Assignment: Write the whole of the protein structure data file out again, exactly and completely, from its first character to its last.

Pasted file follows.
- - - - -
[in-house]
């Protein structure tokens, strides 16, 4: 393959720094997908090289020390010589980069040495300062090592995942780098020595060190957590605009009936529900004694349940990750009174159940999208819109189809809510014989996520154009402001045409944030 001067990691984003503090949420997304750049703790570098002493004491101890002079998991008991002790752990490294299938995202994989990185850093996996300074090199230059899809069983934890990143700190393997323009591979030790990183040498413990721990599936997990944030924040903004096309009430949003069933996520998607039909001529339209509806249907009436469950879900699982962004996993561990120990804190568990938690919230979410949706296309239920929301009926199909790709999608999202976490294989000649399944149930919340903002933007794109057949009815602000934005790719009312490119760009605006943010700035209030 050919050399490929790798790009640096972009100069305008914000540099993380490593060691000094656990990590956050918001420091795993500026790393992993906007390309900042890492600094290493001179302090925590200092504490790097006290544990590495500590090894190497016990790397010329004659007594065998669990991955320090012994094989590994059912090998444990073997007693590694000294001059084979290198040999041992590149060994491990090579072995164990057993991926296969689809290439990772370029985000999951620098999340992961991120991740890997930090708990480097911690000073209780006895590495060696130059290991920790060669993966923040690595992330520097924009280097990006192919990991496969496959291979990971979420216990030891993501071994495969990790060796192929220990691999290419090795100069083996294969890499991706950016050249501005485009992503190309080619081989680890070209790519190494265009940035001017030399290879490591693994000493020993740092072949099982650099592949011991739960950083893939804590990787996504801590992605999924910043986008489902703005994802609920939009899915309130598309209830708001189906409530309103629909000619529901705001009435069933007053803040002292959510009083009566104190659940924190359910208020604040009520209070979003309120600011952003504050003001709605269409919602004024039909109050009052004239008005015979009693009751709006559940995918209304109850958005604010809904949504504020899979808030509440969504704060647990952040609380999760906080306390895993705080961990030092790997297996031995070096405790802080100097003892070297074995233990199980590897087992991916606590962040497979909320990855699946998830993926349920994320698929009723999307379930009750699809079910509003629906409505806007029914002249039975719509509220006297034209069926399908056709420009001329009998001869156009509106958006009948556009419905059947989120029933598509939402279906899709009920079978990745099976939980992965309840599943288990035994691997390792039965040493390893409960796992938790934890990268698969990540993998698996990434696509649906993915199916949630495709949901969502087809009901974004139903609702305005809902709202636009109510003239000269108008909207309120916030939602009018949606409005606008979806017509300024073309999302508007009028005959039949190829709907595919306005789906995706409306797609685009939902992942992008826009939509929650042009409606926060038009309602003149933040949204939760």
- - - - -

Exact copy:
[in-house]
């Protein structure tokens, strides 16, 4: 393959720094997908090289020390010589980069040495300062090592995942780098020595060190957590605009009936529900004694349940990750009174159940999208819109189809809510014989996520154009402001045409944030 001067990691984003503090949420997304750049703790570098002493004491101890002079998991008991002790752990490294299938995202994989990185850093996996300074090199230059899809069983934890990143700190393997323009591979030790990183040498413990721990599936997990944030924040903004096309009430949003069933996520998607039909001529339209509806249907009436469950879900699982962004996993561990120990804190568990938690919230979410949706296309239920929301009926199909790709999608999202976490294989000649399944149930919340903002933007794109057949009815602000934005790719009312490119760009605006943010700035209030 050919050399490929790798790009640096972009100069305008914000540099993380490593060691000094656990990590956050918001420091795993500026790393992993906007390309900042890492600094290493001179302090925590200092504490790097006290544990590495500590090894190497016990790397010329004659007594065998669990991955320090012994094989590994059912090998444990073997007693590694000294001059084979290198040999041992590149060994491990090579072995164990057993991926296969689809290439990772370029985000999951620098999340992961991120991740890997930090708990480097911690000073209780006895590495060696130059290991920790060669993966923040690595992330520097924009280097990006192919990991496969496959291979990971979420216990030891993501071994495969990790060796192929220990691999290419090795100069083996294969890499991706950016050249501005485009992503190309080619081989680890070209790519190494265009940035001017030399290879490591693994000493020993740092072949099982650099592949011991739960950083893939804590990787996504801590992605999924910043986008489902703005994802609920939009899915309130598309209830708001189906409530309103629909000619529901705001009435069933007053803040002292959510009083009566104190659940924190359910208020604040009520209070979003309120600011952003504050003001709605269409919602004024039909109050009052004239008005015979009693009751709006559940995918209304109850958005604010809904949504504020899979808030509440969504704060647990952040609380999760906080306390895993705080961990030092790997297996031995070096405790802080100097003892070297074995233990199980590897087992991916606590962040497979909320990855699946998830993926349920994320698929009723999307379930009750699809079910509003629906409505806007029914002249039975719509509220006297034209069926399908056709420009001329009998001869156009509106958006009948556009419905059947989120029933598509939402279906899709009920079978990745099976939980992965309840599943288990035994691997390792039965040493390893409960796992938790934890990268698969990540993998698996990434696509649906993915199916949630495709949901969502087809009901974004139903609702305005809902709202636009109510003239000269108008909207309120916030939602009018949606409005606008979806017509300024073309999302508007009028005959039949190829709907595919306005789906995706409306797609685009939902992942992008826009939509929650042009409606926060038009309602003149933040949204939760």